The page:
“If you like Princess Bride, Game of Thrones and Monty Python, you’re more likely to like this show than those that don’t.” This is straight from Dan Fogelman (Tangled, Cars), the creator of ABC’s new show, Galavant. He also goes on to say that is a “fun way to explain it because there has never really been anything like it on American TV.”
Galavant is a musical series about an “unrequited love and the return of a hero.” In just it’s first 8 episodes, you will see cameos by a handful of great actors. John Stamos appears in the pilot episode as a rival knight to Galavant (Joshua Sasse). Hugh Bonneville (Downtown Abbey), Ricky Gervais (playing a magician named Xanax), Rutger Hauer, and even Weird Al Yankovich make an appearance on the show in the first 8 episodes.
The show is shot in England, so everything you see in the scenes is real. Authentic castles and monasteries all over the English countryside. Pirates ships in the middle of the ocean. The costumers on the show also worked on Downtown Abbey and the crew is all English-based. Dan wanted it to be 100% real and you can see the outcome of that choice in the show.
Even the main character, Galavant is played by an Englishman. Joshua Sasse believes he was (jokingly) conned into the role. He did not realize it was a musical when he agreed to do it. In fact, upon finding out he would be auditioning with Disney Legend Alan Menken his thought was simply, “I can’t sing for Alan Menken. I’m going to die.” Fortunately, his musical background groomed him well for the part and he landed the role after belting out a song from “Into the Woods” in front of Alan.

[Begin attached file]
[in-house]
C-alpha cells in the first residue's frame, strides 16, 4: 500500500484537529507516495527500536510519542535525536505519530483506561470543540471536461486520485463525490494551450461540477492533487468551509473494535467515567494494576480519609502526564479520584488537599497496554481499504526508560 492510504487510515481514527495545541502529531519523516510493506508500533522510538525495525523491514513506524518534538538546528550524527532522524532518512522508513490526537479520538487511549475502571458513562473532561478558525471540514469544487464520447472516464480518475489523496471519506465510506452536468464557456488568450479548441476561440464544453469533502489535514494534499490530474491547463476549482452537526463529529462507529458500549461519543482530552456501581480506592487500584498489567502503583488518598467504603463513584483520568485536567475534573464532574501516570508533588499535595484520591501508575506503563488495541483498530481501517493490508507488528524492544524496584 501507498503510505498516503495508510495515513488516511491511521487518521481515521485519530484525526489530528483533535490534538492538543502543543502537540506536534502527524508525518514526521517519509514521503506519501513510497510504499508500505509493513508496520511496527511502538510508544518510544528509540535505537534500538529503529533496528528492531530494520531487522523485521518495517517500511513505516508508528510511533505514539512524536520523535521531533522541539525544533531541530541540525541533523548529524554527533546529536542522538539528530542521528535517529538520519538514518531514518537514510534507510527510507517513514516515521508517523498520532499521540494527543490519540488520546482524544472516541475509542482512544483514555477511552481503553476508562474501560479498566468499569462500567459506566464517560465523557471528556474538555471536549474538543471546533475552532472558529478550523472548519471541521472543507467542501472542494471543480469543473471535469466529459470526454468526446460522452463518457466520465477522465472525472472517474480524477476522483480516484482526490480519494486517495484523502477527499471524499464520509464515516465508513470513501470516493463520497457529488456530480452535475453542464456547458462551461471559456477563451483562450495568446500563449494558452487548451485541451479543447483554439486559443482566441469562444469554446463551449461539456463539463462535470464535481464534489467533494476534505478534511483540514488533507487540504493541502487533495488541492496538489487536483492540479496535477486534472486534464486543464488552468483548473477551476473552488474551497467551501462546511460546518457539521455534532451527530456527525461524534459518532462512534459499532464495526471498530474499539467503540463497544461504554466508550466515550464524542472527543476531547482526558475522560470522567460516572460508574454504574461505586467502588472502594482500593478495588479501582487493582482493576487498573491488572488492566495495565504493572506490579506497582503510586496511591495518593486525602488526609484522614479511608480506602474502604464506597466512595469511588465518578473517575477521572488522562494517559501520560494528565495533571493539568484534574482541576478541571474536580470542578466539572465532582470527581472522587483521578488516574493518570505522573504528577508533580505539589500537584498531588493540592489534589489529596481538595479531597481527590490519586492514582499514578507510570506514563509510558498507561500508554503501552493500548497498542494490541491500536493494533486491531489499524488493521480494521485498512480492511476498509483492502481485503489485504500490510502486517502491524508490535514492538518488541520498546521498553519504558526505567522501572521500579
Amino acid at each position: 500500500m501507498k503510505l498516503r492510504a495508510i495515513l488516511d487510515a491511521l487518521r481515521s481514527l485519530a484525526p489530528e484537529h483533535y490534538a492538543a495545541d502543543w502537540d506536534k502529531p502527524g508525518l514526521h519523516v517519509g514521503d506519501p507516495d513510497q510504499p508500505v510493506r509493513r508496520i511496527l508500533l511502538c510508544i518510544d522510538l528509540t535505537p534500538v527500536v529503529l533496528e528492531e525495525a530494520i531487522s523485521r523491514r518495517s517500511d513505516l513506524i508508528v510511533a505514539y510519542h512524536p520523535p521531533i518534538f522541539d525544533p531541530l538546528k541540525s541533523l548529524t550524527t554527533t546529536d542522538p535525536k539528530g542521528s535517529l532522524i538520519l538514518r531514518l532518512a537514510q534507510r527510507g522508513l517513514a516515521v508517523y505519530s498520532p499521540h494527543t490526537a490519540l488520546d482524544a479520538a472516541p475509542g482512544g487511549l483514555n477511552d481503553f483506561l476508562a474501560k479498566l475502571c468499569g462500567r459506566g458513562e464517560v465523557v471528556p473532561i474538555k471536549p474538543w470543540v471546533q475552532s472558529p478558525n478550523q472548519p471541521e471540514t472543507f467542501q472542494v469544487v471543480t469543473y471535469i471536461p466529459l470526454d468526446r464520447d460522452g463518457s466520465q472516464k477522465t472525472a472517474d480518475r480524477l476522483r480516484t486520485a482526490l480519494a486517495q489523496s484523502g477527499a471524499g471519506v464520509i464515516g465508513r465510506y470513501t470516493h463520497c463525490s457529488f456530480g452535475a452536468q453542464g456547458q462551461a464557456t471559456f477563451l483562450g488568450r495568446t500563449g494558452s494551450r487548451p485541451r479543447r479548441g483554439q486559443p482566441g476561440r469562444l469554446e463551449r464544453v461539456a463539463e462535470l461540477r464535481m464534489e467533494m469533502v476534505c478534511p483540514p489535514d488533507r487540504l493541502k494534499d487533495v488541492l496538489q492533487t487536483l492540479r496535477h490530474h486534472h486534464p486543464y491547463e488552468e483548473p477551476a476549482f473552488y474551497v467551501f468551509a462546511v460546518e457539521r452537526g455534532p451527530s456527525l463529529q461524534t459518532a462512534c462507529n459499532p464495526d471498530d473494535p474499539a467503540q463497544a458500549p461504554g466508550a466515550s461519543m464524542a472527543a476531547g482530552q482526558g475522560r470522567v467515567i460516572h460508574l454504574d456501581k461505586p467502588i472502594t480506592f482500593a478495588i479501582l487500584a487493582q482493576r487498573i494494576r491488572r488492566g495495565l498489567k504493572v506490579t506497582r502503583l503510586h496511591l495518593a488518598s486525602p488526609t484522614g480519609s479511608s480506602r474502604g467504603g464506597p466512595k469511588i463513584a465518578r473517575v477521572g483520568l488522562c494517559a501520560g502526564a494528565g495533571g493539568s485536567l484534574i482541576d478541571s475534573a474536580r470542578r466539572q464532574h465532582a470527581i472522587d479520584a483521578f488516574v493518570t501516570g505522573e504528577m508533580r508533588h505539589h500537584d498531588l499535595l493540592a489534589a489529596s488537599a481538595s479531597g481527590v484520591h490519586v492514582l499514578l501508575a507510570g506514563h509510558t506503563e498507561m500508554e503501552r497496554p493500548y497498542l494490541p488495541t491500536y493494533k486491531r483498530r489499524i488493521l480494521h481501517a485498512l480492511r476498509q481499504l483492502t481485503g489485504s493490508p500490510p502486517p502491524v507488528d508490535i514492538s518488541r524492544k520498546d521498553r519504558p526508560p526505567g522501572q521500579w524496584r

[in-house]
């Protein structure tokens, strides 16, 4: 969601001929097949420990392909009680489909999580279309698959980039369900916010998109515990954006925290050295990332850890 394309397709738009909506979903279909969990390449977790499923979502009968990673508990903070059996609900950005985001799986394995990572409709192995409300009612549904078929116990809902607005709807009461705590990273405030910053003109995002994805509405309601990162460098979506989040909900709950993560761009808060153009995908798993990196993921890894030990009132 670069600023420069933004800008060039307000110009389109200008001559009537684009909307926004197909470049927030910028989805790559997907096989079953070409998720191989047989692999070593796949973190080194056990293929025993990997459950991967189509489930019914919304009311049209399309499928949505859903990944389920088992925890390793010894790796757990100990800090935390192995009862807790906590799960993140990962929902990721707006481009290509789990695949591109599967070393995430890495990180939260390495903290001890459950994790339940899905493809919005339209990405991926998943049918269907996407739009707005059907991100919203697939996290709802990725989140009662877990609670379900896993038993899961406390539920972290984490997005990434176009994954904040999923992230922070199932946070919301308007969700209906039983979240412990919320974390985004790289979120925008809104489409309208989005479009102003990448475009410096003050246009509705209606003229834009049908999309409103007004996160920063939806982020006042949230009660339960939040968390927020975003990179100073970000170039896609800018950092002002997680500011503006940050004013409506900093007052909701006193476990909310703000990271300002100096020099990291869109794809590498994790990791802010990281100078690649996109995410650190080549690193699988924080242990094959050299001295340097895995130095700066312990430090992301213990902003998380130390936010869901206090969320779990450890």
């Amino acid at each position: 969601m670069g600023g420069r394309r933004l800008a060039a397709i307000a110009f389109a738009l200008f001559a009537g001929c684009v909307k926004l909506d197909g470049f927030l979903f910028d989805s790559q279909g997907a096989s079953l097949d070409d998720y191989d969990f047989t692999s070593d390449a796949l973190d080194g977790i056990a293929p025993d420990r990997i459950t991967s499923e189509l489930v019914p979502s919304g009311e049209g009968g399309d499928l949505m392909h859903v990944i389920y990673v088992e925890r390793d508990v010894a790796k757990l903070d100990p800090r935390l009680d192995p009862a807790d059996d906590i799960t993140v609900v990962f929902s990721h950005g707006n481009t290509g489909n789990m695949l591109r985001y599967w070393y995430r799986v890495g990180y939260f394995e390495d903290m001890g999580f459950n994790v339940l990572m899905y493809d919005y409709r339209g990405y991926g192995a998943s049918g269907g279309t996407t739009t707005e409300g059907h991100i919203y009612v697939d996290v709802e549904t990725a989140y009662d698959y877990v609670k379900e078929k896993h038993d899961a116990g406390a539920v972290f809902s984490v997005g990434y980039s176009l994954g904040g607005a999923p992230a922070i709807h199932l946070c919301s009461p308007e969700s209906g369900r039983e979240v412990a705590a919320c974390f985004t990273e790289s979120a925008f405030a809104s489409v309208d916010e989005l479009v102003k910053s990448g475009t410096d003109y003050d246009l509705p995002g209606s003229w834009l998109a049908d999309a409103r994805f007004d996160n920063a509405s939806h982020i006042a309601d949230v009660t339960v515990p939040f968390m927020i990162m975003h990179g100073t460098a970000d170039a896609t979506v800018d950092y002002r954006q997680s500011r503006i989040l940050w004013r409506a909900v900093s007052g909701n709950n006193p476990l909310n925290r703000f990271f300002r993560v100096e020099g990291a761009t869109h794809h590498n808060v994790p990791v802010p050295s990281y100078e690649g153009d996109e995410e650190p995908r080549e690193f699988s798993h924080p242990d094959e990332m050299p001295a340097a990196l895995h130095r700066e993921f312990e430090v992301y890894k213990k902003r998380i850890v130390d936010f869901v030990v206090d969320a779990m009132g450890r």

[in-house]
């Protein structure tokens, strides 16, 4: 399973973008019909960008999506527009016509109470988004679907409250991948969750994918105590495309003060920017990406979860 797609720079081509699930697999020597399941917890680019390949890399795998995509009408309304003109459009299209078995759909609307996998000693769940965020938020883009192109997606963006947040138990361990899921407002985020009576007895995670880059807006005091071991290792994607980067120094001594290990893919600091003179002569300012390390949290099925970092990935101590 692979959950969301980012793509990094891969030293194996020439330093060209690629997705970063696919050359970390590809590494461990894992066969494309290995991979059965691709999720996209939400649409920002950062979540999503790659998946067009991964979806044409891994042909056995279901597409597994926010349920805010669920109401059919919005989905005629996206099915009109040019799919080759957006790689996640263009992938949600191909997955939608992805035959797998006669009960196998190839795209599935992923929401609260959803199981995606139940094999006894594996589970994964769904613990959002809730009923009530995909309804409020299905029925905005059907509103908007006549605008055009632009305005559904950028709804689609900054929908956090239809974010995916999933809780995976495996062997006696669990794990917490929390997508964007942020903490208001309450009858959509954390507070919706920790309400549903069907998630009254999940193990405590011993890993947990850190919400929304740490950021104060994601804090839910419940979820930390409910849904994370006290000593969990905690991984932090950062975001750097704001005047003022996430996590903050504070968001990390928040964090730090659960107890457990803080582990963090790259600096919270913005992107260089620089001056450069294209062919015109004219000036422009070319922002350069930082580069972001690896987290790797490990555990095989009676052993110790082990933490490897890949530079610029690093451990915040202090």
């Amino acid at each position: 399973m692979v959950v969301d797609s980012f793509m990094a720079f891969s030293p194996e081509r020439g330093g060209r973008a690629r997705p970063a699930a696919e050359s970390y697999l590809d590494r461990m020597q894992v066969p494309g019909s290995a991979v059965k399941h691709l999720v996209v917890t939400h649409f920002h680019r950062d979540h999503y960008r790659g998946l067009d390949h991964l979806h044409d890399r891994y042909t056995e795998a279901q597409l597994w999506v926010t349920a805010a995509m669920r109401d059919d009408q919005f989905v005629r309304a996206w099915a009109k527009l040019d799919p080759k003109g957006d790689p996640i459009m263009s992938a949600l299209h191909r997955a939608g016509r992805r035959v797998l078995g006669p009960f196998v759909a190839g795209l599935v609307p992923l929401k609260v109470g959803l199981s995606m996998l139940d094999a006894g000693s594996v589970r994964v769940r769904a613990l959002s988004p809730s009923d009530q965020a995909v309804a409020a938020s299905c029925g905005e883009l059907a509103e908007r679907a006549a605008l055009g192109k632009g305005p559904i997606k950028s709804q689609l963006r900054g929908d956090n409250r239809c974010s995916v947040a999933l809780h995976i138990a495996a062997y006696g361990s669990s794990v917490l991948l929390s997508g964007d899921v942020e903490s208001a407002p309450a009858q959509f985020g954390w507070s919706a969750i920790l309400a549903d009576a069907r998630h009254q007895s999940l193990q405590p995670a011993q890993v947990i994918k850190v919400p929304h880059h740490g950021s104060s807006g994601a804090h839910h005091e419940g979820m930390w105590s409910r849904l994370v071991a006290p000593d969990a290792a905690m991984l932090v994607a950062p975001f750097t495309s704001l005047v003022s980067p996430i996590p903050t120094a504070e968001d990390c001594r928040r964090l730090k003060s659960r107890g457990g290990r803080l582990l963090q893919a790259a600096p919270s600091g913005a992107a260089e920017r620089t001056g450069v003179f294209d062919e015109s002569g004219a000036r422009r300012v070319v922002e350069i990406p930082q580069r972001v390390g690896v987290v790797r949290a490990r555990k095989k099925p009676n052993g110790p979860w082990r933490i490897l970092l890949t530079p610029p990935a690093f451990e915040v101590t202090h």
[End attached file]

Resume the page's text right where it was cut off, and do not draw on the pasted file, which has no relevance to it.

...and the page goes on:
Speaking of Alan Menken (Tangled, The Little Mermaid, Beauty and the Beast), he and lyricist Glenn Slater (Tangled) collaborate on the songs for the series. After working together with Dan on Tangled, and what Alan calls going “through the trenches” on that one, Galavant has brought a nice 3-way collaboration. They feel as though it runs like a well-oiled machine and the cast and crew get along well. Glenn says that the talented writers of the show make his job easier. After sitting in on a brainstorming session with them, he can put lyrics to the music much easier and quicker.
Of course, Alan and Glenn are pros at what they do. So far for Galavant, they have written about 24 songs and 33 musical moments for the first 8 episodes alone. The pilot episode actually has the least amount of songs, but Dan Fogelman says you will hear more and more as the episodes continue. Most of the singing is live performances mixed with recorded studio snippets. Mostly though, the actors are giving full performances for the camera. Yes, all the actors on the show can REALLY sing!
Perhaps my favorite quote from our interview with these guys came from Mr. Alan Menken himself (who was truly remarkable and friendly to chat with). He tied everything up with this in relation to working on musicals, the character trait you need the most is the
“absolute willingness to throw stuff out immediately. never get emotionally attached to anything. throw it out if you have to….At the end of the day it’s really about storytelling and staying true to an artistic paradigm, a form, and the characters. It’s not about your individual work.”
As far as the content of the show, Dan says that they do “push the envelope” but he doesn’t think it is anything concerning. Joshua describes it as “tongue-in-cheek humor” that parents and older children will understand, whereas the younger ones will not.